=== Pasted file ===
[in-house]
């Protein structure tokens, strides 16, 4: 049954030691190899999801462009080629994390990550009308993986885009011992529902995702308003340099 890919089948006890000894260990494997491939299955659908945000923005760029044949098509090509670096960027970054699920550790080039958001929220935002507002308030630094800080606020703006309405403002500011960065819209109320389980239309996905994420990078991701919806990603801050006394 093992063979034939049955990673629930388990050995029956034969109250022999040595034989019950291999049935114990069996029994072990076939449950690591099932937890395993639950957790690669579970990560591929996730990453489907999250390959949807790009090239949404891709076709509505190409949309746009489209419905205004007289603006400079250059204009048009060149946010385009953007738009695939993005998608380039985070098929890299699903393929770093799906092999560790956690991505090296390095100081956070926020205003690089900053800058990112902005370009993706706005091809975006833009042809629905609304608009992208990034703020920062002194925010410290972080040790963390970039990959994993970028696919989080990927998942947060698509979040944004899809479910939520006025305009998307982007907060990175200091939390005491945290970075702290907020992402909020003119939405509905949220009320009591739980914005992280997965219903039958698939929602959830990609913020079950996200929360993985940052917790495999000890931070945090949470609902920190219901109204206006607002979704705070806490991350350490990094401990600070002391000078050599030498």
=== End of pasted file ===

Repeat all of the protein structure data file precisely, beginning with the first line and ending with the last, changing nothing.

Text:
[in-house]
């Protein structure tokens, strides 16, 4: 049954030691190899999801462009080629994390990550009308993986885009011992529902995702308003340099 890919089948006890000894260990494997491939299955659908945000923005760029044949098509090509670096960027970054699920550790080039958001929220935002507002308030630094800080606020703006309405403002500011960065819209109320389980239309996905994420990078991701919806990603801050006394 093992063979034939049955990673629930388990050995029956034969109250022999040595034989019950291999049935114990069996029994072990076939449950690591099932937890395993639950957790690669579970990560591929996730990453489907999250390959949807790009090239949404891709076709509505190409949309746009489209419905205004007289603006400079250059204009048009060149946010385009953007738009695939993005998608380039985070098929890299699903393929770093799906092999560790956690991505090296390095100081956070926020205003690089900053800058990112902005370009993706706005091809975006833009042809629905609304608009992208990034703020920062002194925010410290972080040790963390970039990959994993970028696919989080990927998942947060698509979040944004899809479910939520006025305009998307982007907060990175200091939390005491945290970075702290907020992402909020003119939405509905949220009320009591739980914005992280997965219903039958698939929602959830990609913020079950996200929360993985940052917790495999000890931070945090949470609902920190219901109204206006607002979704705070806490991350350490990094401990600070002391000078050599030498």